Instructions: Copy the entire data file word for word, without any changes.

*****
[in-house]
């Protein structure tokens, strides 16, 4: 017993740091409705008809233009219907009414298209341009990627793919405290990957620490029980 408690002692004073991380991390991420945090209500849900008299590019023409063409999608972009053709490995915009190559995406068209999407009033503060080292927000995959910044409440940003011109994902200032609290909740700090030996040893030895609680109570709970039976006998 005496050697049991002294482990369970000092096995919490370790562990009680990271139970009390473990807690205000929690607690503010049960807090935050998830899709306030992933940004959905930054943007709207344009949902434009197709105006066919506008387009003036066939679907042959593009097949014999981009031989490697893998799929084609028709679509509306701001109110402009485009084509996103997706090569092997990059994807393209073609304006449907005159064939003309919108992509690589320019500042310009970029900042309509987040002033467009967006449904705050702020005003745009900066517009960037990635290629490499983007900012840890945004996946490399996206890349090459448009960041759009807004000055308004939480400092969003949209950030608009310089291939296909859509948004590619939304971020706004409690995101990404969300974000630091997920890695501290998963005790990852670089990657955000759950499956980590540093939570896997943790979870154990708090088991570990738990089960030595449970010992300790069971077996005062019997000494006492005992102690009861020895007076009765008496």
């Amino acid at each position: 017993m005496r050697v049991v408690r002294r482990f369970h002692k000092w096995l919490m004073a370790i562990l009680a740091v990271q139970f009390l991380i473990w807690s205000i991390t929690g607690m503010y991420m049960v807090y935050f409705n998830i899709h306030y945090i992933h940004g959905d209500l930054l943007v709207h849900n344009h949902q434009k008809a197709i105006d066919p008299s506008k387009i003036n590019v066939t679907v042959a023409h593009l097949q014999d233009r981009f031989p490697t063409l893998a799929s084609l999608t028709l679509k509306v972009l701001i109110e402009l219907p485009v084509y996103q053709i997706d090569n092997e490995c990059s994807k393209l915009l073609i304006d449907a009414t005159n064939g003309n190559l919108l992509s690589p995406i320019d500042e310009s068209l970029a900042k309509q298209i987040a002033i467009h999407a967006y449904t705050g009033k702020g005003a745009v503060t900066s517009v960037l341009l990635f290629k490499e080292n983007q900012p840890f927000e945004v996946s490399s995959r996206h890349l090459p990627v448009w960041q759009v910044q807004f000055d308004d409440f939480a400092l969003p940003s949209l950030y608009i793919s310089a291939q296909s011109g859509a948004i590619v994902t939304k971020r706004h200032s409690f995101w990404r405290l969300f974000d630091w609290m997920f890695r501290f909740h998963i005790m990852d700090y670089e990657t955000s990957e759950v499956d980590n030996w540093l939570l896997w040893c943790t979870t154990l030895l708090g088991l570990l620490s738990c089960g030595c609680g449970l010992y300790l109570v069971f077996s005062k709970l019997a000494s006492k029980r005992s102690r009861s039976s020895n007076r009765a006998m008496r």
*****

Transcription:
[in-house]
């Protein structure tokens, strides 16, 4: 017993740091409705008809233009219907009414298209341009990627793919405290990957620490029980 408690002692004073991380991390991420945090209500849900008299590019023409063409999608972009053709490995915009190559995406068209999407009033503060080292927000995959910044409440940003011109994902200032609290909740700090030996040893030895609680109570709970039976006998 005496050697049991002294482990369970000092096995919490370790562990009680990271139970009390473990807690205000929690607690503010049960807090935050998830899709306030992933940004959905930054943007709207344009949902434009197709105006066919506008387009003036066939679907042959593009097949014999981009031989490697893998799929084609028709679509509306701001109110402009485009084509996103997706090569092997990059994807393209073609304006449907005159064939003309919108992509690589320019500042310009970029900042309509987040002033467009967006449904705050702020005003745009900066517009960037990635290629490499983007900012840890945004996946490399996206890349090459448009960041759009807004000055308004939480400092969003949209950030608009310089291939296909859509948004590619939304971020706004409690995101990404969300974000630091997920890695501290998963005790990852670089990657955000759950499956980590540093939570896997943790979870154990708090088991570990738990089960030595449970010992300790069971077996005062019997000494006492005992102690009861020895007076009765008496």
């Amino acid at each position: 017993m005496r050697v049991v408690r002294r482990f369970h002692k000092w096995l919490m004073a370790i562990l009680a740091v990271q139970f009390l991380i473990w807690s205000i991390t929690g607690m503010y991420m049960v807090y935050f409705n998830i899709h306030y945090i992933h940004g959905d209500l930054l943007v709207h849900n344009h949902q434009k008809a197709i105006d066919p008299s506008k387009i003036n590019v066939t679907v042959a023409h593009l097949q014999d233009r981009f031989p490697t063409l893998a799929s084609l999608t028709l679509k509306v972009l701001i109110e402009l219907p485009v084509y996103q053709i997706d090569n092997e490995c990059s994807k393209l915009l073609i304006d449907a009414t005159n064939g003309n190559l919108l992509s690589p995406i320019d500042e310009s068209l970029a900042k309509q298209i987040a002033i467009h999407a967006y449904t705050g009033k702020g005003a745009v503060t900066s517009v960037l341009l990635f290629k490499e080292n983007q900012p840890f927000e945004v996946s490399s995959r996206h890349l090459p990627v448009w960041q759009v910044q807004f000055d308004d409440f939480a400092l969003p940003s949209l950030y608009i793919s310089a291939q296909s011109g859509a948004i590619v994902t939304k971020r706004h200032s409690f995101w990404r405290l969300f974000d630091w609290m997920f890695r501290f909740h998963i005790m990852d700090y670089e990657t955000s990957e759950v499956d980590n030996w540093l939570l896997w040893c943790t979870t154990l030895l708090g088991l570990l620490s738990c089960g030595c609680g449970l010992y300790l109570v069971f077996s005062k709970l019997a000494s006492k029980r005992s102690r009861s039976s020895n007076r009765a006998m008496r």